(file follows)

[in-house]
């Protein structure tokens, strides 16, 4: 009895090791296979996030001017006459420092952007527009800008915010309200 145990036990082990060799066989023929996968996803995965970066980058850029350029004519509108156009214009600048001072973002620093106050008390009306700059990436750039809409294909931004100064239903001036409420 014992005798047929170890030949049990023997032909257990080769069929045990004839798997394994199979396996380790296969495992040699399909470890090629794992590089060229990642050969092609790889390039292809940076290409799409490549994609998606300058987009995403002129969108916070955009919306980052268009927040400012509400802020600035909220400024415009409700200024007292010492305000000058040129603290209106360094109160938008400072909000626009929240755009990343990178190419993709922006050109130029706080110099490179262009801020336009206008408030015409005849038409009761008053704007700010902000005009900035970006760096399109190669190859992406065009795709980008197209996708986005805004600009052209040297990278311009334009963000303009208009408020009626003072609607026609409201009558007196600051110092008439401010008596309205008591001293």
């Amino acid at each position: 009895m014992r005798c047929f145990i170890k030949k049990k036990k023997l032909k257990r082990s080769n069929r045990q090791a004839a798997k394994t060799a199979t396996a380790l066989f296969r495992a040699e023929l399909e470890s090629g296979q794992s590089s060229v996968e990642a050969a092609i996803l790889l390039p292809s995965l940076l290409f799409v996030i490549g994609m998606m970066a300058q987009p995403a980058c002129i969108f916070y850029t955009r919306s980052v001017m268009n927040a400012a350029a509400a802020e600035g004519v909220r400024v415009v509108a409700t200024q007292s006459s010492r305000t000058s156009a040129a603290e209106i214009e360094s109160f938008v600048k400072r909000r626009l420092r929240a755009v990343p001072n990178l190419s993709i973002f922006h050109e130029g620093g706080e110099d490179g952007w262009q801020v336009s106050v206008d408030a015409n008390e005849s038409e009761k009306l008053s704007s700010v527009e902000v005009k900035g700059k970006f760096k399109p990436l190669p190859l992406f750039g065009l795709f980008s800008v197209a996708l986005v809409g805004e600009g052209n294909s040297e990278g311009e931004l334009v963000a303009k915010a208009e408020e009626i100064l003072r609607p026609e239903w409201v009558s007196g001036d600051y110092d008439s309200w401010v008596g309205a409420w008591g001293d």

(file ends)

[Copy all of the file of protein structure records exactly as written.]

[in-house]
């Protein structure tokens, strides 16, 4: 009895090791296979996030001017006459420092952007527009800008915010309200 145990036990082990060799066989023929996968996803995965970066980058850029350029004519509108156009214009600048001072973002620093106050008390009306700059990436750039809409294909931004100064239903001036409420 014992005798047929170890030949049990023997032909257990080769069929045990004839798997394994199979396996380790296969495992040699399909470890090629794992590089060229990642050969092609790889390039292809940076290409799409490549994609998606300058987009995403002129969108916070955009919306980052268009927040400012509400802020600035909220400024415009409700200024007292010492305000000058040129603290209106360094109160938008400072909000626009929240755009990343990178190419993709922006050109130029706080110099490179262009801020336009206008408030015409005849038409009761008053704007700010902000005009900035970006760096399109190669190859992406065009795709980008197209996708986005805004600009052209040297990278311009334009963000303009208009408020009626003072609607026609409201009558007196600051110092008439401010008596309205008591001293």
């Amino acid at each position: 009895m014992r005798c047929f145990i170890k030949k049990k036990k023997l032909k257990r082990s080769n069929r045990q090791a004839a798997k394994t060799a199979t396996a380790l066989f296969r495992a040699e023929l399909e470890s090629g296979q794992s590089s060229v996968e990642a050969a092609i996803l790889l390039p292809s995965l940076l290409f799409v996030i490549g994609m998606m970066a300058q987009p995403a980058c002129i969108f916070y850029t955009r919306s980052v001017m268009n927040a400012a350029a509400a802020e600035g004519v909220r400024v415009v509108a409700t200024q007292s006459s010492r305000t000058s156009a040129a603290e209106i214009e360094s109160f938008v600048k400072r909000r626009l420092r929240a755009v990343p001072n990178l190419s993709i973002f922006h050109e130029g620093g706080e110099d490179g952007w262009q801020v336009s106050v206008d408030a015409n008390e005849s038409e009761k009306l008053s704007s700010v527009e902000v005009k900035g700059k970006f760096k399109p990436l190669p190859l992406f750039g065009l795709f980008s800008v197209a996708l986005v809409g805004e600009g052209n294909s040297e990278g311009e931004l334009v963000a303009k915010a208009e408020e009626i100064l003072r609607p026609e239903w409201v009558s007196g001036d600051y110092d008439s309200w401010v008596g309205a409420w008591g001293d």